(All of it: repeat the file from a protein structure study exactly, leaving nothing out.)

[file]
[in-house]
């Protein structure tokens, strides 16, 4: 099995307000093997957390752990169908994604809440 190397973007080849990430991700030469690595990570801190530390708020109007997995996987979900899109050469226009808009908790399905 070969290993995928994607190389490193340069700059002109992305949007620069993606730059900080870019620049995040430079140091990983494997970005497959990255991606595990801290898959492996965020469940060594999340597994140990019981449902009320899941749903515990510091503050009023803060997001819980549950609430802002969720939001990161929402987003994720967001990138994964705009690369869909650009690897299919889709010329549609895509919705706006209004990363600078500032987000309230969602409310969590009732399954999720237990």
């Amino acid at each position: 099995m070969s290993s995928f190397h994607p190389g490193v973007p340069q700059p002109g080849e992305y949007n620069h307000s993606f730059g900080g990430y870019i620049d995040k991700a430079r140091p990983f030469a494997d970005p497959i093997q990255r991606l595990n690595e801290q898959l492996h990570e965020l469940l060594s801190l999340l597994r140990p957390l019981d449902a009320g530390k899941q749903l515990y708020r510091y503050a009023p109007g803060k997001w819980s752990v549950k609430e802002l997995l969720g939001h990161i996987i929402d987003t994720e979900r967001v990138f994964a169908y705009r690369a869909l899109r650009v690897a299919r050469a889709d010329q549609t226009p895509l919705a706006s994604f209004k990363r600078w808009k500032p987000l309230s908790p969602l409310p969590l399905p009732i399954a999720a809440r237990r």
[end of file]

[in-house]
């Protein structure tokens, strides 16, 4: 099995307000093997957390752990169908994604809440 190397973007080849990430991700030469690595990570801190530390708020109007997995996987979900899109050469226009808009908790399905 070969290993995928994607190389490193340069700059002109992305949007620069993606730059900080870019620049995040430079140091990983494997970005497959990255991606595990801290898959492996965020469940060594999340597994140990019981449902009320899941749903515990510091503050009023803060997001819980549950609430802002969720939001990161929402987003994720967001990138994964705009690369869909650009690897299919889709010329549609895509919705706006209004990363600078500032987000309230969602409310969590009732399954999720237990």
């Amino acid at each position: 099995m070969s290993s995928f190397h994607p190389g490193v973007p340069q700059p002109g080849e992305y949007n620069h307000s993606f730059g900080g990430y870019i620049d995040k991700a430079r140091p990983f030469a494997d970005p497959i093997q990255r991606l595990n690595e801290q898959l492996h990570e965020l469940l060594s801190l999340l597994r140990p957390l019981d449902a009320g530390k899941q749903l515990y708020r510091y503050a009023p109007g803060k997001w819980s752990v549950k609430e802002l997995l969720g939001h990161i996987i929402d987003t994720e979900r967001v990138f994964a169908y705009r690369a869909l899109r650009v690897a299919r050469a889709d010329q549609t226009p895509l919705a706006s994604f209004k990363r600078w808009k500032p987000l309230s908790p969602l409310p969590l399905p009732i399954a999720a809440r237990r």